Biomechanics




Why Can You Lift More On Flat Bench Press Than On Incline?

Although you may come across a lifter, once in a while, who is stronger on incline bench press than flat bench, most of the time the regular flat bench press is stronger. Why is this?

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Forearm Extensor Muscles - Origins, Insertions, and Actions, with Video Presentation

The following is information on the extensor muscles of the forearms. These videos were produced to help students of human anatomy at Modesto Junior College study their anatomical models.

They are done with models showing the muscular structure of the arm.

The following two videos present an overview of the major flexor muscles of the forearm, which are the muscles of the posterior compartment.

Each video is followed by information on the origin, insertion, and actions of each muscle covered in the video.

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Forearm Flexor Muscles - Origins, Insertions, and Actions, with Video Presentation

These videos were produced to help students of human anatomy at Modesto Junior College study their anatomical models.

They are done with models showing the muscular structure of the arm.

The following two videos present an overview of the major flexor muscles of the forearm, which are the muscles of the anterior compartment. These muscles not only are responsible for flexion of the wrist, but are also the extrinsic muscles of the hand, responsible for much its gripping strength.

Each video is followed by information on the origin, insertion, and actions of each muscle covered in the video.







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Tension, Compression, Shear and Torsion

Strength coaches and physical therapy types are always talking about the types of stresses our bodies undergo. But they usually sprinkle around words such as stress, strain, load, tension, shear, compression, torsion, etc. more like they are decorating a cake than trying to teach us something. I sometimes wonder why so many like to impress us with their vocabulary but so few ever want to take the time to clue us in to the fundamental meaning of their jargon. So, here I'll take the time to explain what all the words mentioned in the title mean.

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Acromioclavicular Joint (AC Joint) Overview and Injuries

The abbreviation AC or AC joint stands for the acromioclavicular joint. The acromioclavicular is one of the three articulations of the shoulder girdle. See the shoulder complex for a general overview of the shoulder girdle and its joints.

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Fundamentals of Biomechanics by Duane Knudson: GUS Recommended for Basic Biomechanics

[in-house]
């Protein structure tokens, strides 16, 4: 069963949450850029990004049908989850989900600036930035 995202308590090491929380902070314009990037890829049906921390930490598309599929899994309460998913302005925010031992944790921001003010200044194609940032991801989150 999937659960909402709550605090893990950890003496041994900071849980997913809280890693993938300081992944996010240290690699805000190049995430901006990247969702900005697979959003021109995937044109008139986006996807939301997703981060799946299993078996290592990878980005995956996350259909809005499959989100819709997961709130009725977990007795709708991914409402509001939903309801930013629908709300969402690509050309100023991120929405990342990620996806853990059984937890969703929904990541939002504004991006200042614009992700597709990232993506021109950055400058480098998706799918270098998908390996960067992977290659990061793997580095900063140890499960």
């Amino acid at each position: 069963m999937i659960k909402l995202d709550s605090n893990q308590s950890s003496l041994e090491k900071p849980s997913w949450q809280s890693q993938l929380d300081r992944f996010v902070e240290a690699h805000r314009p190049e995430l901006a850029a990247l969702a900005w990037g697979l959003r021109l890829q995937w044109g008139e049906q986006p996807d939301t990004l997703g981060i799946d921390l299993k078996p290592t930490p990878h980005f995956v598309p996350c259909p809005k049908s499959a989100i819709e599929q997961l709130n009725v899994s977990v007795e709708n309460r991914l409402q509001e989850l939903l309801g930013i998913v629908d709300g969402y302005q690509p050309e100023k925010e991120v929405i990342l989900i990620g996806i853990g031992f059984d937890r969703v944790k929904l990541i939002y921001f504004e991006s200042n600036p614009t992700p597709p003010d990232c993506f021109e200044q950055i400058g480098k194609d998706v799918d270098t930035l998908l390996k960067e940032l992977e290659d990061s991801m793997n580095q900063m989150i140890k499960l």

Whether you're a personal trainer, strength coach, or just a strength training enthusiast, you really should have one good textbook on the basics of biomechanics. Although Basic Biomechanics by Susan J. Hall is often recommended for a primer, I think there are better choices today for the beginner to biomechanics concepts. The basic textbook that I recommend is Fundamentals of Biomechanics by Duane V. Knudson. Written in an accessible style and laid out so that key and related concepts are presented together, the book just makes sense, even to someone with only a basic science background. Of course, the better your background, the more in-depth your understanding will be. As with any college level textbook, not every page of the book will be useful to every person, depending on your particular needs and practice, but Fundamentals Of Biomechanics covers the basic and more advanced concepts very well. Knudson weaves simple real-world examples throughout the book to help explain the application of the different concepts discussed. The format and integration of the various concepts, I find to be superior to the Hall book.

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Inertia

Inertia: The property of an object that causes it to resist changes to its state of motion by an application of force. A stationary object will tend to resist being moved, and a moving object will resist change in its speed or direction of movement. Comparing two objects of different masses, the object with the most mass will resist changes in its state of motion the most, and so is said to have the most inertia. So, for example, a train has much more inertia than a car, and a football linebacker has more inertia than a gymnast. Although the heavier object has the most inertia, as above, it is the mass that determines inertia, as measured in kilograms.

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Relative Strength